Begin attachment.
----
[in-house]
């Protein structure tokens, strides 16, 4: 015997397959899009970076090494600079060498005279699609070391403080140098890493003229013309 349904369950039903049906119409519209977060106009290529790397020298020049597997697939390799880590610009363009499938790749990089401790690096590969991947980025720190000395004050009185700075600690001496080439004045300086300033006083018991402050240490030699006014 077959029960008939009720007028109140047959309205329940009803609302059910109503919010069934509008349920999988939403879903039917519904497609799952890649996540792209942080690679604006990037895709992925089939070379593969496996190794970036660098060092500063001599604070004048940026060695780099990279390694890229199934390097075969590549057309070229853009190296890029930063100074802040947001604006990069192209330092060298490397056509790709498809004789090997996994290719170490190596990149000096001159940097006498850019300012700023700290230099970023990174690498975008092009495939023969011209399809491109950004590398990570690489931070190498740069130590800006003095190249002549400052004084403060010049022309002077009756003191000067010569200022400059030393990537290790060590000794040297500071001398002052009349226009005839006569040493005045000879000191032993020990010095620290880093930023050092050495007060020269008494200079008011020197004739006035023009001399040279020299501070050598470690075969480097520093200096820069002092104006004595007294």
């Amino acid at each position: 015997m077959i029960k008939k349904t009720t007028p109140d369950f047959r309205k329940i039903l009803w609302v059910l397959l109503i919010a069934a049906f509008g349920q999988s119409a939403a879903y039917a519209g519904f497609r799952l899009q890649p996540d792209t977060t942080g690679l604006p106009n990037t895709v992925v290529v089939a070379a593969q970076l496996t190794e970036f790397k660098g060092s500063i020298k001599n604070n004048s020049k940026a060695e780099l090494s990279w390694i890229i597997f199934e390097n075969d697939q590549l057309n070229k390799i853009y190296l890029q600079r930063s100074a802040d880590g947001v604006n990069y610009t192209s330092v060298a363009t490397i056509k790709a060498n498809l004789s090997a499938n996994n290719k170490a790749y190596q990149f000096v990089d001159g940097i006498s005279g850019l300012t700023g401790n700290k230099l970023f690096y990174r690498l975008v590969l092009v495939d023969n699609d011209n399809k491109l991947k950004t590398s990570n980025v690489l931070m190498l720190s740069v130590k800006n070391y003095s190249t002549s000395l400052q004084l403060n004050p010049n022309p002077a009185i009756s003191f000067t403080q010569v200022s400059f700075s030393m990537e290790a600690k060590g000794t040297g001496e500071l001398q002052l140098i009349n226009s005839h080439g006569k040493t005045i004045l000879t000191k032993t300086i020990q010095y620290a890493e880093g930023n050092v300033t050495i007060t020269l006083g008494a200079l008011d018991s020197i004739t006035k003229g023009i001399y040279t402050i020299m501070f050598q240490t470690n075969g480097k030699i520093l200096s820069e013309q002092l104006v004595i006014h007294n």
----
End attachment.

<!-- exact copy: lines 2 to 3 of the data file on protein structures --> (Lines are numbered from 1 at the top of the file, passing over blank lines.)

């Protein structure tokens, strides 16, 4: 015997397959899009970076090494600079060498005279699609070391403080140098890493003229013309 349904369950039903049906119409519209977060106009290529790397020298020049597997697939390799880590610009363009499938790749990089401790690096590969991947980025720190000395004050009185700075600690001496080439004045300086300033006083018991402050240490030699006014 077959029960008939009720007028109140047959309205329940009803609302059910109503919010069934509008349920999988939403879903039917519904497609799952890649996540792209942080690679604006990037895709992925089939070379593969496996190794970036660098060092500063001599604070004048940026060695780099990279390694890229199934390097075969590549057309070229853009190296890029930063100074802040947001604006990069192209330092060298490397056509790709498809004789090997996994290719170490190596990149000096001159940097006498850019300012700023700290230099970023990174690498975008092009495939023969011209399809491109950004590398990570690489931070190498740069130590800006003095190249002549400052004084403060010049022309002077009756003191000067010569200022400059030393990537290790060590000794040297500071001398002052009349226009005839006569040493005045000879000191032993020990010095620290880093930023050092050495007060020269008494200079008011020197004739006035023009001399040279020299501070050598470690075969480097520093200096820069002092104006004595007294």
């Amino acid at each position: 015997m077959i029960k008939k349904t009720t007028p109140d369950f047959r309205k329940i039903l009803w609302v059910l397959l109503i919010a069934a049906f509008g349920q999988s119409a939403a879903y039917a519209g519904f497609r799952l899009q890649p996540d792209t977060t942080g690679l604006p106009n990037t895709v992925v290529v089939a070379a593969q970076l496996t190794e970036f790397k660098g060092s500063i020298k001599n604070n004048s020049k940026a060695e780099l090494s990279w390694i890229i597997f199934e390097n075969d697939q590549l057309n070229k390799i853009y190296l890029q600079r930063s100074a802040d880590g947001v604006n990069y610009t192209s330092v060298a363009t490397i056509k790709a060498n498809l004789s090997a499938n996994n290719k170490a790749y190596q990149f000096v990089d001159g940097i006498s005279g850019l300012t700023g401790n700290k230099l970023f690096y990174r690498l975008v590969l092009v495939d023969n699609d011209n399809k491109l991947k950004t590398s990570n980025v690489l931070m190498l720190s740069v130590k800006n070391y003095s190249t002549s000395l400052q004084l403060n004050p010049n022309p002077a009185i009756s003191f000067t403080q010569v200022s400059f700075s030393m990537e290790a600690k060590g000794t040297g001496e500071l001398q002052l140098i009349n226009s005839h080439g006569k040493t005045i004045l000879t000191k032993t300086i020990q010095y620290a890493e880093g930023n050092v300033t050495i007060t020269l006083g008494a200079l008011d018991s020197i004739t006035k003229g023009i001399y040279t402050i020299m501070f050598q240490t470690n075969g480097k030699i520093l200096s820069e013309q002092l104006v004595i006014h007294n």